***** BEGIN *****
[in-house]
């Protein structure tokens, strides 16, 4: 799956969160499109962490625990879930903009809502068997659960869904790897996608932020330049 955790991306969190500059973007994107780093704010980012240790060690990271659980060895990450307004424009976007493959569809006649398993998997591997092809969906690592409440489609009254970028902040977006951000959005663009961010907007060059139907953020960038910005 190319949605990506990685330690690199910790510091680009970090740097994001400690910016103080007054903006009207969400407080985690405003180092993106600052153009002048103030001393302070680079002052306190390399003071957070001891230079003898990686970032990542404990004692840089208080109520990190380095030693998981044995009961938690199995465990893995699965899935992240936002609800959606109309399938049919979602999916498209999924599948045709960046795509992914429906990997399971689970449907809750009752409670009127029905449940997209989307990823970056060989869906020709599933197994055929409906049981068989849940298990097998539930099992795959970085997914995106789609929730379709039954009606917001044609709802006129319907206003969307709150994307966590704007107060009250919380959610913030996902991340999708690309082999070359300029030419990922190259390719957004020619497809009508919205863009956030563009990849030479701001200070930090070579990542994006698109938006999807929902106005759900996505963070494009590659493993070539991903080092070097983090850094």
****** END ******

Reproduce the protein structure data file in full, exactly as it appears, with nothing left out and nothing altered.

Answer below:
[in-house]
């Protein structure tokens, strides 16, 4: 799956969160499109962490625990879930903009809502068997659960869904790897996608932020330049 955790991306969190500059973007994107780093704010980012240790060690990271659980060895990450307004424009976007493959569809006649398993998997591997092809969906690592409440489609009254970028902040977006951000959005663009961010907007060059139907953020960038910005 190319949605990506990685330690690199910790510091680009970090740097994001400690910016103080007054903006009207969400407080985690405003180092993106600052153009002048103030001393302070680079002052306190390399003071957070001891230079003898990686970032990542404990004692840089208080109520990190380095030693998981044995009961938690199995465990893995699965899935992240936002609800959606109309399938049919979602999916498209999924599948045709960046795509992914429906990997399971689970449907809750009752409670009127029905449940997209989307990823970056060989869906020709599933197994055929409906049981068989849940298990097998539930099992795959970085997914995106789609929730379709039954009606917001044609709802006129319907206003969307709150994307966590704007107060009250919380959610913030996902991340999708690309082999070359300029030419990922190259390719957004020619497809009508919205863009956030563009990849030479701001200070930090070579990542994006698109938006999807929902106005759900996505963070494009590659493993070539991903080092070097983090850094």